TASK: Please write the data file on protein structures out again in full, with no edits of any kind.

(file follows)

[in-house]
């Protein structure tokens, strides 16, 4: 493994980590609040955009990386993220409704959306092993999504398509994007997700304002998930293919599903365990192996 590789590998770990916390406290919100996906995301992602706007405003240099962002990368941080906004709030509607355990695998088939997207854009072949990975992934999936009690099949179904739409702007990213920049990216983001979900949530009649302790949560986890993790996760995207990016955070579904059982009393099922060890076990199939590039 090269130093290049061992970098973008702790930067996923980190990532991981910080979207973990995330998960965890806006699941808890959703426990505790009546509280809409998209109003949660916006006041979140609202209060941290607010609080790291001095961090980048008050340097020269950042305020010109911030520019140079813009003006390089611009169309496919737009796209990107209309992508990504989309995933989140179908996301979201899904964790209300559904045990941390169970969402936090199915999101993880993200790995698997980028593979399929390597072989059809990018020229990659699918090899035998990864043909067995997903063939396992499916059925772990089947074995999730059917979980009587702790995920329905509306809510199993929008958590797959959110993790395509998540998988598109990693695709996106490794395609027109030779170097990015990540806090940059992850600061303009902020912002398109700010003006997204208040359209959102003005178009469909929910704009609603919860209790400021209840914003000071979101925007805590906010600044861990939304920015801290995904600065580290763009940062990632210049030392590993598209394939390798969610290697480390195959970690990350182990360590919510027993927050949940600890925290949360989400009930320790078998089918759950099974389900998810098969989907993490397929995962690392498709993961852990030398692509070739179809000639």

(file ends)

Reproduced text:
[in-house]
């Protein structure tokens, strides 16, 4: 493994980590609040955009990386993220409704959306092993999504398509994007997700304002998930293919599903365990192996 590789590998770990916390406290919100996906995301992602706007405003240099962002990368941080906004709030509607355990695998088939997207854009072949990975992934999936009690099949179904739409702007990213920049990216983001979900949530009649302790949560986890993790996760995207990016955070579904059982009393099922060890076990199939590039 090269130093290049061992970098973008702790930067996923980190990532991981910080979207973990995330998960965890806006699941808890959703426990505790009546509280809409998209109003949660916006006041979140609202209060941290607010609080790291001095961090980048008050340097020269950042305020010109911030520019140079813009003006390089611009169309496919737009796209990107209309992508990504989309995933989140179908996301979201899904964790209300559904045990941390169970969402936090199915999101993880993200790995698997980028593979399929390597072989059809990018020229990659699918090899035998990864043909067995997903063939396992499916059925772990089947074995999730059917979980009587702790995920329905509306809510199993929008958590797959959110993790395509998540998988598109990693695709996106490794395609027109030779170097990015990540806090940059992850600061303009902020912002398109700010003006997204208040359209959102003005178009469909929910704009609603919860209790400021209840914003000071979101925007805590906010600044861990939304920015801290995904600065580290763009940062990632210049030392590993598209394939390798969610290697480390195959970690990350182990360590919510027993927050949940600890925290949360989400009930320790078998089918759950099974389900998810098969989907993490397929995962690392498709993961852990030398692509070739179809000639």